Hagar eventually bears a son named Ishmael. Later, Sarah demands that both Hagar and Ishmael be cast out into the wilderness. Muslims regard Ishmael as a prophet and believe he and Abraham built the Kaaba in Mecca, Saudi Arabia.
Myths and fears
Fast forward to modern times, and surrogacy is now performed predominantly in high-priced in vitro fertilization centers in one of two ways. In “traditional surrogacy,” the fertilized egg belongs to the surrogate. In “gestational surrogacy,” which is more common today, the fertilized egg comes from either the intended mother or a donor.
In both cases, that egg combines with a sperm to become an embryo that grows in the surrogate’s womb and not the intended mother’s.
Gestational surrogacy may be preferable because it allows intended mothers to maintain a genetic connection with their child. Others may prefer it because of fears that a surrogate could lay claim to the child with whom she had a biological connection.
The concern that a surrogate will try to steal or adopt a child is one of many legal and ethical fears surrounding surrogacy. In the 1980s, the Baby M Case in the United States attracted much media attention because it tapped into these fears. In this situation, the surrogate, named Mary Beth Whitehead, attempted to retain custody of the baby she birthed.
The case fueled a stereotype of surrogates as emotionally unstable, defying the reality that surrogates undergo psychological testing before participating in a procedure.
Documented instances of surrogates retaining children are also rare. Research shows that surrogates often experience pregnancy and birth differently than they did with their own children. They also often see themselves as heroes or gift givers instead of mothers.
If the public perceives surrogates negatively, intended parents often fare no better. They are often categorized as selfish, desperate and rich, especially when they choose surrogacy without a medical reason.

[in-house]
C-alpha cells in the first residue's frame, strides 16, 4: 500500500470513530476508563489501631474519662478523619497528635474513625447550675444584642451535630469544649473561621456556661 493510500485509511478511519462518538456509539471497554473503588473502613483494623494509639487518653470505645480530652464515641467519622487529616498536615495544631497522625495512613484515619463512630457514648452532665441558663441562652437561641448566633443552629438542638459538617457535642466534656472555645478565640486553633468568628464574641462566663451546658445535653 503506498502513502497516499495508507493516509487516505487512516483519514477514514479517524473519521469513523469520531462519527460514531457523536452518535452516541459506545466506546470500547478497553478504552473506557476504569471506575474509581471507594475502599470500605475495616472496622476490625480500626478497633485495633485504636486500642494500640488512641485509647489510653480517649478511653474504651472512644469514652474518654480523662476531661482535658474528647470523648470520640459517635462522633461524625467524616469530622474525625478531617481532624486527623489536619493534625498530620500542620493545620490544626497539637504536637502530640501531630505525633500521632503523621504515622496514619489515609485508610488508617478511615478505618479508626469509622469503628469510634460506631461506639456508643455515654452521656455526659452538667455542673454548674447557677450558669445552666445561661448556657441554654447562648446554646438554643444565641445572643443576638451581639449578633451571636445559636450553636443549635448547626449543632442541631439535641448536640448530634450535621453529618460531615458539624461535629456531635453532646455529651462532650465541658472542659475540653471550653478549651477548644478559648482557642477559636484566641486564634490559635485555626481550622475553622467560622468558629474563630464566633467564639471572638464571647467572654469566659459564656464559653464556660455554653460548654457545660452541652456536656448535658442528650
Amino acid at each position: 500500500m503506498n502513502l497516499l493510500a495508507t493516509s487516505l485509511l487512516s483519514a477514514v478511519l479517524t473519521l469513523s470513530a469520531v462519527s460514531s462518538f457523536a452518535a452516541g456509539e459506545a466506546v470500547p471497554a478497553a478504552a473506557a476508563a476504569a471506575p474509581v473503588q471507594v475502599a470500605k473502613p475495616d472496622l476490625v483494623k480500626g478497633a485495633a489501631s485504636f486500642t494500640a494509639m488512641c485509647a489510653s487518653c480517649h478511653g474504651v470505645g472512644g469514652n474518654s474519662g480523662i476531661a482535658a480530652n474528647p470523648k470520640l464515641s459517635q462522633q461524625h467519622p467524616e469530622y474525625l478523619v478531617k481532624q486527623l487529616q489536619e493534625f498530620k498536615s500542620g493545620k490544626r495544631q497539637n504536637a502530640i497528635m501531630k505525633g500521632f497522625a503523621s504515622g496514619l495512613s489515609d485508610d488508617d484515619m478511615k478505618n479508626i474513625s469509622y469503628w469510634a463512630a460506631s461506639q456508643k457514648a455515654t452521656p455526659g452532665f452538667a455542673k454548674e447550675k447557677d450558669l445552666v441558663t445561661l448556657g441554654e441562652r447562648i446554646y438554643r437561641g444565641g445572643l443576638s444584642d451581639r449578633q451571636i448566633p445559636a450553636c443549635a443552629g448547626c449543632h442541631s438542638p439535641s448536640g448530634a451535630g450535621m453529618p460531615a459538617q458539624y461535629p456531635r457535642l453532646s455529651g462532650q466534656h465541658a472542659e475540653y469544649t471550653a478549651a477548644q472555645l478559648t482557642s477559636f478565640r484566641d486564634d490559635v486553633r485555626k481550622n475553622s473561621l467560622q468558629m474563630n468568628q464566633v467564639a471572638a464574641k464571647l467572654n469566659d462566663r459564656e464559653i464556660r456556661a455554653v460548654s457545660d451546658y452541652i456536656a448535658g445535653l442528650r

Those popular images of intended parents fail to account for the reproductive trauma many of them experience prior to turning to surrogacy. The decision to hire a surrogate is often the last option for parents who have tried everything else and are, as I’ve proposed in my own research, attempting to write a happy ending to the story of their reproductive lives.
Critics counter that individuals who use surrogates should be turning to adoption instead. However, this logic fails to recognize that adoption can be traumatic for the child and the birth mother. Adoption, therefore, isn’t a cure-all for individuals who can’t conceive via heterosexual intercourse.
Ethical concerns about surrogacy
It is true that surrogacy is expensive, at least in the U.S., where use of the technology routinely costs over US$100,000. The cost is so extreme because intended parents pay health care fees for both themselves and the surrogate, many of which aren’t covered by insurance.
They also have to pay legal and agency fees and compensate the surrogate, which alone can range from $45,000 to $75,000. Contrast that price tag to the one in India prior to its ban on international surrogacy in 2015: Couples who traveled there could expect to spend $15,000 to $20,000 in total for their surrogacy journey. The extreme costs of surrogacy in the U.S. also limit its availability to the wealthy.